Silver: NBA will address player concerns before return

If a player does not feel comfortable playing, then he does not have to report with his team and will not be disciplined, other than losing salary for games missed.

The NBA season has been on pause since March 11 due to the coronavirus outbreak.   -  Getty Images

NBA commissioner Adam Silver plans to listen for now, but he expects the league to address all player concerns before games resume in Orlando next month.

Silver said he has a sense that players and the league should be able to “work through most of those issues over the next few weeks,” when asked on Monday night about how the NBA is handling concerns over the optics of playing during the Black Lives Matter movement as well as health and safety matters around the coronavirus pandemic.

“It's not an ideal situation,” Silver said regarding a series of issues the NBA is facing in an appearance on ESPN on Monday night. “We are trying to find a way to our own normalcy in the middle of a pandemic, in the middle of essentially a recession or worse with 40 million unemployed, and now with enormous social unrest in the country.”

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“And so as we work through these issues, I can understand how some players may feel, that it's not for them ... it may be for family reasons, it may be for health reasons they have, or it may be because they feel — as some players have said very recently -- that their time is best spent elsewhere.”

A coalition of players including Brooklyn Nets guard Kyrie Irving has held a series of players-only calls and also communicated concerns to the league regarding how to use the NBA platform to continue the BLM movement — and not detract from it while playing.

Late Tuesday afternoon, ESPN reported that the coalition wants to see a detailed plan on how the NBA and its sponsors plan to address issues of importance to the black community before the restart in Orlando.

Los Angeles Lakers guard Avery Bradley, one of the coalition leaders along with Irving, detailed to ESPN a number of issues the players want more details on, including improving hiring practices for black head coaches and front-office management, donations to organizations serving black communities, and partnerships with black-owned businesses and arena vendors.

“Regardless of how much media coverage will be received, talking and raising awareness about social injustice isn't enough,” Bradley told ESPN. “Are we that self-centered to believe no one in the world is aware of racism right now? That, as athletes, we solve the real issues by using our platforms to speak?

“We don't need to say more. We need to find a way to achieve more. Protesting during an anthem, wearing T-shirts is great, but we need to see real actions being put into the works.”

Bradley also addressed the issue regarding whether players sitting or playing better helps the coalition's cause.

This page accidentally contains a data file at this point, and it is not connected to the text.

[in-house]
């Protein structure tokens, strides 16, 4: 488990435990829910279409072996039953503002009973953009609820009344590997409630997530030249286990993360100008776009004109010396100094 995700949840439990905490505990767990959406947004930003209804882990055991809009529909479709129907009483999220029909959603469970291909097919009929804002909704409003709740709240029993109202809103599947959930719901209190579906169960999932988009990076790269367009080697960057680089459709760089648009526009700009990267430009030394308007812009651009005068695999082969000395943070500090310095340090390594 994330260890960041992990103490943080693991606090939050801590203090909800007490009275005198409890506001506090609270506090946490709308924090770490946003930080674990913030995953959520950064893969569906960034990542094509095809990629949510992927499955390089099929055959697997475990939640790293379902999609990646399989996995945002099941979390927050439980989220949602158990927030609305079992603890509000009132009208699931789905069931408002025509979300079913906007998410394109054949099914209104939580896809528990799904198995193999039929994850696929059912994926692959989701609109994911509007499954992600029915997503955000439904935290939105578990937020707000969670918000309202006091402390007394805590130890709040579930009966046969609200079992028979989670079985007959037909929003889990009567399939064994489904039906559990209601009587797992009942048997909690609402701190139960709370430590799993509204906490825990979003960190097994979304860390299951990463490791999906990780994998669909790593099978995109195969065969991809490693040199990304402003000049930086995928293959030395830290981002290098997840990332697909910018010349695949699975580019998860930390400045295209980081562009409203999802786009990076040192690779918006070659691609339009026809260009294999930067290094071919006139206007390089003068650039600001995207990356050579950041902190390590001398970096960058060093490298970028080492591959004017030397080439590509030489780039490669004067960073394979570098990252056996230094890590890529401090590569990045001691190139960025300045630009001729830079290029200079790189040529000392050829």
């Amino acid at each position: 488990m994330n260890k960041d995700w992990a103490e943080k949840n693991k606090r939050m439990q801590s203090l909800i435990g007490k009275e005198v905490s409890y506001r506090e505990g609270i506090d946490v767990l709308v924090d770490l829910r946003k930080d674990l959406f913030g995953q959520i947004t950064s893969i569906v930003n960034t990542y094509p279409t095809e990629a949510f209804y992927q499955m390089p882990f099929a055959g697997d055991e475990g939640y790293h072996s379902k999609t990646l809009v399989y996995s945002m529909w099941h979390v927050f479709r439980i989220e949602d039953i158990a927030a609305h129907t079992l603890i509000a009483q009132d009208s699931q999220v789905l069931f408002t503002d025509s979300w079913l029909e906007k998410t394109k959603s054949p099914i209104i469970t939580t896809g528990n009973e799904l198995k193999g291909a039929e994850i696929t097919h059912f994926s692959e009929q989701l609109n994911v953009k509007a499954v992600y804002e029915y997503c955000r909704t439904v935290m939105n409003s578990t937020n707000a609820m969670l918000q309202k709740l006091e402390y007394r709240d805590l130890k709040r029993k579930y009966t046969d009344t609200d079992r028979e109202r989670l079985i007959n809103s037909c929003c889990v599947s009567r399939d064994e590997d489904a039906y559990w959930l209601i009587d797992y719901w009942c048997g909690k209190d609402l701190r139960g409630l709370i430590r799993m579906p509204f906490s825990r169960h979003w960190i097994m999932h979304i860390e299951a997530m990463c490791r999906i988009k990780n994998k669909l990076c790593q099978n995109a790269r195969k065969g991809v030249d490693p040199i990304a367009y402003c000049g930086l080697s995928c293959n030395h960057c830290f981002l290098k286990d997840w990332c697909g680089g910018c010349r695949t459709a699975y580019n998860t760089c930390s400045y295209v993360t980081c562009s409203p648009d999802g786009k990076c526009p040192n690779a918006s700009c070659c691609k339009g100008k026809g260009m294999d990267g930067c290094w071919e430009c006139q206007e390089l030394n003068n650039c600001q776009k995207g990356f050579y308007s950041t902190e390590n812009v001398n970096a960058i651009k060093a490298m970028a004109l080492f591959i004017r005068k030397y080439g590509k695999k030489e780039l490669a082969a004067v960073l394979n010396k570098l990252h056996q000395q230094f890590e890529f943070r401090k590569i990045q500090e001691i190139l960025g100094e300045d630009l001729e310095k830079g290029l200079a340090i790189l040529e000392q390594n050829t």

“I agree (the) Orlando (restart) will give the players checks to contribute back into their communities,” Bradley said. “But how much of that bubble check are players actually able to contribute? Why (is) all of the responsibility being put on the players?”

That was part of the reasoning behind the insistence that “all those who have more financial power than (players), but aren't taking a bigger stance when our community needs you” provide more economic assistance to the black community, Bradley said.

The NBA has been on hiatus since March 11 due to the coronavirus pandemic. BLM protests opposing racial injustice and police brutality — many with NBA players present — have spanned the country and traveled around the globe since the death of George Floyd in police custody on May 25.

Silver said he understands precisely where players are coming from and supports their approach. He's discussed ways the NBA can assist in forwarding social justice reform.

“The social unrest in the country was — in the same way we never could have predicted the pandemic would unfold, in the way it has — what's happened since George Floyd's death is also unprecedented,” Silver said. “I'm incredibly sympathetic and empathetic to what's happening in people's lives. And in the midst of all that, to say, 'We're looking for an opportunity to restart this league, to try to move forward with crowning a champion,' it's not top of mind for a lot of people.”

Silver said finding a “uniform” opinion among all players from the 22 teams invited to resume the 2020 NBA season on July 30 won't likely happen.

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Portland Trail Blazers guard Damian Lillard said he gets the differing opinions and supports players using their voices to impact change.

“I can only speak for myself — but I think it goes for other guys as well — we are the financial support for our families and for a lot of our community,” Lillard said. “We bring a lot of that financial responsibility to support black businesses in black communities. So it makes a lot of sense for us (to return), from that standpoint. But I think a lot of guys in the league have a point. I think Kyrie and Dwight (Howard) have a point. So I understand it all.”

The Athletic reported on Tuesday that NBA players have been notified they must inform their respective teams by June 24 if they don't intend to play in the resumed season. There will be no discipline for not participating, but compensation would be reduced by 1/92.6 for each game missed, per the report.

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